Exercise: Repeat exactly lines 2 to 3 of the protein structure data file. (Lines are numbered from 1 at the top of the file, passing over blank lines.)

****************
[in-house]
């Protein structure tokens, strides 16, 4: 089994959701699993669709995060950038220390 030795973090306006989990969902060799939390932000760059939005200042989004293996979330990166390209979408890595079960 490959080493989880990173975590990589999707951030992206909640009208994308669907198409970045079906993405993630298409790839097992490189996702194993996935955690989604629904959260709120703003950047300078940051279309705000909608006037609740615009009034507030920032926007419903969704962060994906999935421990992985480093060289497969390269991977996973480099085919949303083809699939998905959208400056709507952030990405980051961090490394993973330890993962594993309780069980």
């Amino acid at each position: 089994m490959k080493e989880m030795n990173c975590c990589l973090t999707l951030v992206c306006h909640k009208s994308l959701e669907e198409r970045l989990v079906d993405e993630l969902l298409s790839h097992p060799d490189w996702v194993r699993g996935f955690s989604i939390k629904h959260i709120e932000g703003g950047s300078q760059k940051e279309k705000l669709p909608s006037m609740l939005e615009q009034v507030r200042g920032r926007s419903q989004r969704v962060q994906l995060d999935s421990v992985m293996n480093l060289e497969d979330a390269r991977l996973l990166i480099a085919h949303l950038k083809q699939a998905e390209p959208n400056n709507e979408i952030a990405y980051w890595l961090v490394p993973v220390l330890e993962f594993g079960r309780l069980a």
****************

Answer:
């Protein structure tokens, strides 16, 4: 089994959701699993669709995060950038220390 030795973090306006989990969902060799939390932000760059939005200042989004293996979330990166390209979408890595079960 490959080493989880990173975590990589999707951030992206909640009208994308669907198409970045079906993405993630298409790839097992490189996702194993996935955690989604629904959260709120703003950047300078940051279309705000909608006037609740615009009034507030920032926007419903969704962060994906999935421990992985480093060289497969390269991977996973480099085919949303083809699939998905959208400056709507952030990405980051961090490394993973330890993962594993309780069980």
């Amino acid at each position: 089994m490959k080493e989880m030795n990173c975590c990589l973090t999707l951030v992206c306006h909640k009208s994308l959701e669907e198409r970045l989990v079906d993405e993630l969902l298409s790839h097992p060799d490189w996702v194993r699993g996935f955690s989604i939390k629904h959260i709120e932000g703003g950047s300078q760059k940051e279309k705000l669709p909608s006037m609740l939005e615009q009034v507030r200042g920032r926007s419903q989004r969704v962060q994906l995060d999935s421990v992985m293996n480093l060289e497969d979330a390269r991977l996973l990166i480099a085919h949303l950038k083809q699939a998905e390209p959208n400056n709507e979408i952030a990405y980051w890595l961090v490394p993973v220390l330890e993962f594993g079960r309780l069980a």